Despite wars, a recession and a national soccer team that continues to disappoint, we’re continually reassured to live in a country that can still laugh at itself.

And the news last week was full of examples of Americans finding new and creative ways to have summertime fun.

Topping the list, of course, were two Western Mainers, Fritz Grobe and Stephen Voltz, who created a vehicle propelled entirely by Coke Zero and Mentos breath mints.

Their creation “rocketed” down 53rd Street in New York outside the famous Ed Sullivan Theater Tuesday before a national TV audience, operated by none other than late-night funny man David Letterman.

The crazy vehicle sputtered to life, expelled its rocket “fuel” in three seconds and then rolled down a slight grade for about 100 yards.

It was one of the most stupefying things we’ve ever seen, yet well worth a laugh.

Grobe and Voltz, of course, played it to the hilt, like a couple of odd-ball scientists in their ties and white lab coats.

We’re not sure about the economics of viral YouTube media, but we hope the two Buckfield boys eventually find a way to cash in on their YouTube fame.

While in New York, Voltz and Grobe might have noticed a few of the 60 brightly colored pianos placed around the city.

“Play Me, I’m Yours” is a creative public art and music project based on a similar experiment organized last summer by British artist Luke Jerram.

The New York group, Sing for Hope, convinced Jerram to bring his novel idea to the Big Apple.

The pianos were donated by people from as far away as Ohio, and are a mishmash of older, second-hand uprights.

A variety of volunteers were recruited to paint the pianos in bright colors, including everyone from school children to the granddaughter of the classical French painter Henri Matisse.

When they were done, the instruments were trucked to locations around the city where everyone from infants to concert masters were then free to sit down and play a few bars or do an afternoon concert.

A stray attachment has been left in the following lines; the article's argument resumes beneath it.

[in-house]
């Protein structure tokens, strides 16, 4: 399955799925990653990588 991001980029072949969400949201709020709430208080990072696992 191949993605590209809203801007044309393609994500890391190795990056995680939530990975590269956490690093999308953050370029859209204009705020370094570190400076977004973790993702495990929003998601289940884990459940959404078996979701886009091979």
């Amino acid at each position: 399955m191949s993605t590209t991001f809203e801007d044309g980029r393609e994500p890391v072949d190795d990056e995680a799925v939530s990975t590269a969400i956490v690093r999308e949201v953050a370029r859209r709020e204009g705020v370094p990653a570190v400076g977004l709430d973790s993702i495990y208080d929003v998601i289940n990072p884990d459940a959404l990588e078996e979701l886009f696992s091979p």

The performances are a humorous mix, with people playing everything from Chopsticks to show tunes to classical concert music.

Each piano comes with a tarp, which somebody working nearby is assigned to pull over in the event of rain.

The project certainly adds a bit of color and sound to the city’s streets, and no doubt brings smiles to the faces of everyone around.

Finally, there was a short item in the Sun Journal last week about librarians who, while not generally known as wild and crazy people, do apparently have a keen sense of humor.

The sixth annual Library Book Cart Drill Team Championship was held last weekend in Washington.

The competition is held in conjunction with the American Library Association’s annual conference.

Library workers in costumes performed themed dance routines with costumes and decorated book carts.

Book cart choreography may not be everyone’s cup of tea, but it is rather remarkable — and comical — to see how a dedicated group of librarians can swing a cart.

There is something reassuring about the enduring ability of Americans to have a good laugh at their own expense. Bravo to us all on this Independence Day!

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